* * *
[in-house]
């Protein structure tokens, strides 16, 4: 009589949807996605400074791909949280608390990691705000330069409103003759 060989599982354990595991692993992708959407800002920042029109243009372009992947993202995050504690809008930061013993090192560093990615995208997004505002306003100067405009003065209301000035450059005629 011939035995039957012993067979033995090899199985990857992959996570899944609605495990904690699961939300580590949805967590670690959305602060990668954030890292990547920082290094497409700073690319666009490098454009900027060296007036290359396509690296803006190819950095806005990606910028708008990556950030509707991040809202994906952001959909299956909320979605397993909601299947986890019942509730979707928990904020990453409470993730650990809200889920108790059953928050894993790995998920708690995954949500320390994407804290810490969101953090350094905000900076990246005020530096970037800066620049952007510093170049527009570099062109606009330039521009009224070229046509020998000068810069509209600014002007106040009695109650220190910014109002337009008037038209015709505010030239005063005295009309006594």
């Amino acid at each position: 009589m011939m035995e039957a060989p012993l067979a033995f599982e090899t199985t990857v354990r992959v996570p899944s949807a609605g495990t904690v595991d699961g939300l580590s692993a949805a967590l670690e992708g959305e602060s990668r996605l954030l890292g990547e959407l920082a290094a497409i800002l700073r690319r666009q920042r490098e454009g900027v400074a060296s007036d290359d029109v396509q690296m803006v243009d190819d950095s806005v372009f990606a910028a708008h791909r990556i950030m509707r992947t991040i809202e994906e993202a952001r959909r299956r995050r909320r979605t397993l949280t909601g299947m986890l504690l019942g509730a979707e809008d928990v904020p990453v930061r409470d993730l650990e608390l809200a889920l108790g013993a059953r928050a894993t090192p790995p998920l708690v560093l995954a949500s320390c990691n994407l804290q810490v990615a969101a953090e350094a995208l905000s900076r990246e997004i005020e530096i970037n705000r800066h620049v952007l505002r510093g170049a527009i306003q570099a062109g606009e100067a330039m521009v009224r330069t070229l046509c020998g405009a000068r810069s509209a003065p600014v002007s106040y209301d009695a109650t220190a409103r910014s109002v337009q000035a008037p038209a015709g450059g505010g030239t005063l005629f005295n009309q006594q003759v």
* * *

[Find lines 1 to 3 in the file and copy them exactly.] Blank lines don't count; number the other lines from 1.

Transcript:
[in-house]
């Protein structure tokens, strides 16, 4: 009589949807996605400074791909949280608390990691705000330069409103003759 060989599982354990595991692993992708959407800002920042029109243009372009992947993202995050504690809008930061013993090192560093990615995208997004505002306003100067405009003065209301000035450059005629 011939035995039957012993067979033995090899199985990857992959996570899944609605495990904690699961939300580590949805967590670690959305602060990668954030890292990547920082290094497409700073690319666009490098454009900027060296007036290359396509690296803006190819950095806005990606910028708008990556950030509707991040809202994906952001959909299956909320979605397993909601299947986890019942509730979707928990904020990453409470993730650990809200889920108790059953928050894993790995998920708690995954949500320390994407804290810490969101953090350094905000900076990246005020530096970037800066620049952007510093170049527009570099062109606009330039521009009224070229046509020998000068810069509209600014002007106040009695109650220190910014109002337009008037038209015709505010030239005063005295009309006594």
């Amino acid at each position: 009589m011939m035995e039957a060989p012993l067979a033995f599982e090899t199985t990857v354990r992959v996570p899944s949807a609605g495990t904690v595991d699961g939300l580590s692993a949805a967590l670690e992708g959305e602060s990668r996605l954030l890292g990547e959407l920082a290094a497409i800002l700073r690319r666009q920042r490098e454009g900027v400074a060296s007036d290359d029109v396509q690296m803006v243009d190819d950095s806005v372009f990606a910028a708008h791909r990556i950030m509707r992947t991040i809202e994906e993202a952001r959909r299956r995050r909320r979605t397993l949280t909601g299947m986890l504690l019942g509730a979707e809008d928990v904020p990453v930061r409470d993730l650990e608390l809200a889920l108790g013993a059953r928050a894993t090192p790995p998920l708690v560093l995954a949500s320390c990691n994407l804290q810490v990615a969101a953090e350094a995208l905000s900076r990246e997004i005020e530096i970037n705000r800066h620049v952007l505002r510093g170049a527009i306003q570099a062109g606009e100067a330039m521009v009224r330069t070229l046509c020998g405009a000068r810069s509209a003065p600014v002007s106040y209301d009695a109650t220190a409103r910014s109002v337009q000035a008037p038209a015709g450059g505010g030239t005063l005629f005295n009309q006594q003759v």